: I’d almost feel better if that phrase wasn’t included, because it parallels Zahn’s evocation of ethical considerations whenever he has Luke do or consider something like that–but it doesn’t have enough gravitas here, especially considering the cases before where that was skipped.
: Anyway, to the shock (“gambling in this establishment?”) of no one, the ruffians were promised “a little something, direct from the governor’s office,” if they hung around Pad 12 and “made certain the Ssi-ruuk didn’t infiltrate Bakura.”
I don’t know who’s dumber: the agent of the governor who figured that counted as subtle deniability, or these idiots who didn’t realize this was a massive setup.
: *opens mouth*
*reaches for keyboard*
*pulls hands back*
*looks southeast towards DC in despair*
*really doesn’t say anything else*
: Hmm. Good point.
Luke tells them to get out, Chewie backs them up, they do, the lights (which were previously off) flicker on…and Luke tells Chewie, let’s go have a look at the Falcon and make sure nobody messed with her.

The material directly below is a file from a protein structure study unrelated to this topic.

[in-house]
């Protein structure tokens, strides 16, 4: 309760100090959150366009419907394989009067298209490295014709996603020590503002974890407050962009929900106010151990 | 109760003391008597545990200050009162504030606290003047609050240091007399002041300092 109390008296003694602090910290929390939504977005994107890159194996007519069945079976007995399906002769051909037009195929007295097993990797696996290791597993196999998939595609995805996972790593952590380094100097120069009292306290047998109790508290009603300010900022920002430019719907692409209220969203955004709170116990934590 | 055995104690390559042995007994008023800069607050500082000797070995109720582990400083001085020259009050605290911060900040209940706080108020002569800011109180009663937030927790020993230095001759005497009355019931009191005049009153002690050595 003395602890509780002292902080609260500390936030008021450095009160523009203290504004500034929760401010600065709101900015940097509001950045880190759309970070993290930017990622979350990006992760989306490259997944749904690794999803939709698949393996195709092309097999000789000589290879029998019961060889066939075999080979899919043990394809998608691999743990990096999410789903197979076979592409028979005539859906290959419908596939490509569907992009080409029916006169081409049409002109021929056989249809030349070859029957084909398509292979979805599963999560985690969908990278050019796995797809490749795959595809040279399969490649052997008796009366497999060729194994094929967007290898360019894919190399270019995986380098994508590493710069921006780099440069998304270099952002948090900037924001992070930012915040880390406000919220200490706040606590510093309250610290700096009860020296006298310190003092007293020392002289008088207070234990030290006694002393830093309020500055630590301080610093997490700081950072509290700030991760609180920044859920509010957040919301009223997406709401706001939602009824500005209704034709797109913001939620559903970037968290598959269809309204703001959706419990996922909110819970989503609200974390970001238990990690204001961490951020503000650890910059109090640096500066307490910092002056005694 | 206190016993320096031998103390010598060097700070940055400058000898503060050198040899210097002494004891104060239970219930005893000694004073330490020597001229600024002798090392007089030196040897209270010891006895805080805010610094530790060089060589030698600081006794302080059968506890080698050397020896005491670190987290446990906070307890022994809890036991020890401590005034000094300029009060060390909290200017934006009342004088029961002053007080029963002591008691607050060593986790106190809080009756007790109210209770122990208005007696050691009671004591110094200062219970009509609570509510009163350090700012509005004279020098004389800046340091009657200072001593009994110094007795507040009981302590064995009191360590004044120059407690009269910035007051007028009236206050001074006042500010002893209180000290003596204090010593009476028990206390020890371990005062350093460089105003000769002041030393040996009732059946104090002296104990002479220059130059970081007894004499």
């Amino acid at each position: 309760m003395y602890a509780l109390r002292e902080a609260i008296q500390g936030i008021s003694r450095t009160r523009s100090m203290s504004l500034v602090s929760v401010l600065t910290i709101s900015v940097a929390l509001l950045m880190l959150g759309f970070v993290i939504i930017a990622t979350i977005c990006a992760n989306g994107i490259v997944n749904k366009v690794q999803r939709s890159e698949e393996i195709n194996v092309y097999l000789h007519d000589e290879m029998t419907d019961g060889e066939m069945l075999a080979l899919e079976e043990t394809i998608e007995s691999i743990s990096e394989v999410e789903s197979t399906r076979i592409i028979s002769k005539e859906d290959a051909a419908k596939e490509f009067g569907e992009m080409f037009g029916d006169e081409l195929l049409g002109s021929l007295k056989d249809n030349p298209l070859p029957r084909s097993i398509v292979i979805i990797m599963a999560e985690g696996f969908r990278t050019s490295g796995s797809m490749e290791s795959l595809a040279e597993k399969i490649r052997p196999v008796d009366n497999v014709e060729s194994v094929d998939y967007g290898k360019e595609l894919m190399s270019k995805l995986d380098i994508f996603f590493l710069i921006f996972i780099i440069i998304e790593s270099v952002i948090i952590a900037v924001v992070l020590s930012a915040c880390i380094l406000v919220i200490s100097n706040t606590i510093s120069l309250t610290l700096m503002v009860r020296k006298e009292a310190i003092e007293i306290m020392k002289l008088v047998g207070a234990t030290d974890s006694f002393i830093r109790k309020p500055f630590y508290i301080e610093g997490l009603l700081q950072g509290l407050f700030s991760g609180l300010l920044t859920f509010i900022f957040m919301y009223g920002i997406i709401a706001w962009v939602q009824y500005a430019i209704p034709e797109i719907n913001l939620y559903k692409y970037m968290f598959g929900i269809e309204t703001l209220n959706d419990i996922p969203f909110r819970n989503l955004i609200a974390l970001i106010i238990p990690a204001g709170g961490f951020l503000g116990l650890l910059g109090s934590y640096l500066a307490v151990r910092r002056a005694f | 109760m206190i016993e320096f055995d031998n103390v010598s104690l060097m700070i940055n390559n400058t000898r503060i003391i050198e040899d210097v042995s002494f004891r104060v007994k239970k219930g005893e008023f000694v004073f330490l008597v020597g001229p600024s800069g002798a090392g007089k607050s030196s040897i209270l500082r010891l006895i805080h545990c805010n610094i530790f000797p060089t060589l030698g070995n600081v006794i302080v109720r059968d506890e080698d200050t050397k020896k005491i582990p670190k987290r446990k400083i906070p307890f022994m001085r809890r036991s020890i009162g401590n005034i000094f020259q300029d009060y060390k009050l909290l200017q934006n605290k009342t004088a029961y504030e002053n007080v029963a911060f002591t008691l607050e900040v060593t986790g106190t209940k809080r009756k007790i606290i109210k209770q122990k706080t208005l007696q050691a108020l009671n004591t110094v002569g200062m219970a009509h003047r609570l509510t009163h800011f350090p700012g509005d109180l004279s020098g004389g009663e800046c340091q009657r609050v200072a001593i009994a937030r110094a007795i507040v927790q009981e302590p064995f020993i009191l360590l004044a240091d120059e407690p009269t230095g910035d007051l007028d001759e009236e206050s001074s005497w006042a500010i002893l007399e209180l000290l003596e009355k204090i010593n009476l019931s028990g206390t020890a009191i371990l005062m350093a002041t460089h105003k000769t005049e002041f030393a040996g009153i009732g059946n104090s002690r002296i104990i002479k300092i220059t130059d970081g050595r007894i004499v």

And we’re not done yet! As much as I would like to skip completely over this next scene by the rules we set up, they aren’t all Leia and Han failing to be, you know, Leia and Han.
Leia wakes up early, sees Luke’s message, which just vaguely mentions overseeing ship repairs at the spaceport or something; she heads to the bathroom (called such here–“refresher” came later), comes out…and sees a tall human standing there, a la how Luke said he sometimes saw Ben Kenobi.
This doesn’t look like him though. She eyes her blaster, but “it probably lacked a certain threat against apparitions, if this was one,” and asks who he is.
He says not to fear him, and to tell Luke that Luke must remember that fear is of the dark side…yup, you guessed it, but Leia doesn’t:
I am your father, Leia.